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    ABSTRACT: The aim of our study was to investigate whether the tandem repeat polymorphism in D18S452 microsatellite marker at locus 18p11.2 is a risk factor of bipolar affective disorder (BPAD) in Kashmiri population. The repeat polymorphism in D18S452 was evaluated by polymerase chain reaction (PCR) analysis of in 74 diagnosed BPAD patients and 74 controls subjects. Tandem repeat (300 bp*) allele frequency was found to be 1.35% in controls and 8.108% in cases. The tandem repeat (250 bp*) allele frequency was found to be in 91.89% in cases and 98.65% in controls. The 252 bp/252 bp genotype was found to be present in 89.18% of cases and 98.64% of controls, the 300 bp/300 bp genotype in 5.40% of cases and 1.35% of controls and the 252 bp/300 bp variant in 5.40% of cases and none among the controls. Although the proportion of patients homozygous for tandem repeat (300 bp/300 bp) was higher in cases than in controls, the difference was not statistically significant when 252 bp/252 bp genotype was taken as reference (odds ratio [OR]=4.4242; 95% confidence interval [CI] 0.4822-40.5924); P=0.1529). However, when the frequency of heterozygous genotype (252 bp/300 bp) was compared with 252 bp/252 bp statistical significance was observed (OR=8.0603; 95% CI 1.1112-58.4646; P=0.0383). This is the first study reporting a significant association between D18S452 maker with tandem repeat polymorphism in heterozygous condition (252 bp/300 bp) and the development of BPAD in Kashmiri population.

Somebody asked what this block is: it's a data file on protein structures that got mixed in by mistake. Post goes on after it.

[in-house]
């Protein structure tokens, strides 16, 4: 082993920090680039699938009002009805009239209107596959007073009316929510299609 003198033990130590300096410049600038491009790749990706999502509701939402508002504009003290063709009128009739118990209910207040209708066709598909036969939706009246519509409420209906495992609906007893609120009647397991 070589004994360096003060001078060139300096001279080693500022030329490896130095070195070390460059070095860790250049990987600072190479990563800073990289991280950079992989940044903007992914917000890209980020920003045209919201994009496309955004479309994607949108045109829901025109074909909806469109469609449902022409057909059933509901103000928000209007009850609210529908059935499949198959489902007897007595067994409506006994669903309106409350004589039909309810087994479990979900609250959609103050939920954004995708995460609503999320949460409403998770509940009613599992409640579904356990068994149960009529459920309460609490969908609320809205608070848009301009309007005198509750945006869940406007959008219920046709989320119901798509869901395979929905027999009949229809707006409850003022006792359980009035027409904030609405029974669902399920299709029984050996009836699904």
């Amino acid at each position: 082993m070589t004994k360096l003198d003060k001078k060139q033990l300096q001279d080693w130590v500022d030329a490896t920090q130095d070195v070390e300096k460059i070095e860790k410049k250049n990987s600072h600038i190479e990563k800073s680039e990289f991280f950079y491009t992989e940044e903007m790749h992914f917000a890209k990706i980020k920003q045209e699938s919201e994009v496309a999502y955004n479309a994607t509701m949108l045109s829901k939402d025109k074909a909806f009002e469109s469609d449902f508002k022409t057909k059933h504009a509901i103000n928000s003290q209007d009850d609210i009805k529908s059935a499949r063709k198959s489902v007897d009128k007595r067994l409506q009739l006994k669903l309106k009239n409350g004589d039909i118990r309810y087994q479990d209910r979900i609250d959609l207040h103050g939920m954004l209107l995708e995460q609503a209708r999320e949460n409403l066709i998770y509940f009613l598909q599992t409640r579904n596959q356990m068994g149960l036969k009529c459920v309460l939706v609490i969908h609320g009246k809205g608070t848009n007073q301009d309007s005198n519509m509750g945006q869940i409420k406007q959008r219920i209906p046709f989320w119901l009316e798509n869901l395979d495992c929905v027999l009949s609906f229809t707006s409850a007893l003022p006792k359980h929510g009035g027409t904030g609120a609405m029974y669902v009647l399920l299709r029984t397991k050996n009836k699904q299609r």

Indian Journal of Psychiatry 10/2013; 55(4):371-5. DOI:10.4103/0019-5545.120567
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    • "Note that total number of subjects was 13, however, one subject was 17 months old, thus was left out of no. of assessed in disorders that this subject was too young to be diagnosed with. Mukherjee et al., 2006] and candidate genes (TGIF [Chavarr ıa-Siles et al., 2007], NDUFV2 [Wasizuka et al., 2009], VAPA [Lohoff et al., 2008], NAPG [Weller et al., 2006], IMPA2 [Yoshikawa et al., 2001; Sjøholt et al., 2004], GNAL [Tsiouris et al., 1996]) related to schizophrenia and bipolar disorder as being on chromosome 18p, the three 18p-subjects here showed no evidence of psychotic or affective pathology. Nevertheless, given the small sample size of 18p-subjects here, we recommend screening for psychosis and bipolar disorder, in addition to ADHD and anxiety disorders, given the above mentioned reports of linkage for these disorders to chromosome 18p and at least one previous report of psychosis in a subject with an 18p-deletion [Babovic-Vuksanovic et al., 2004]. "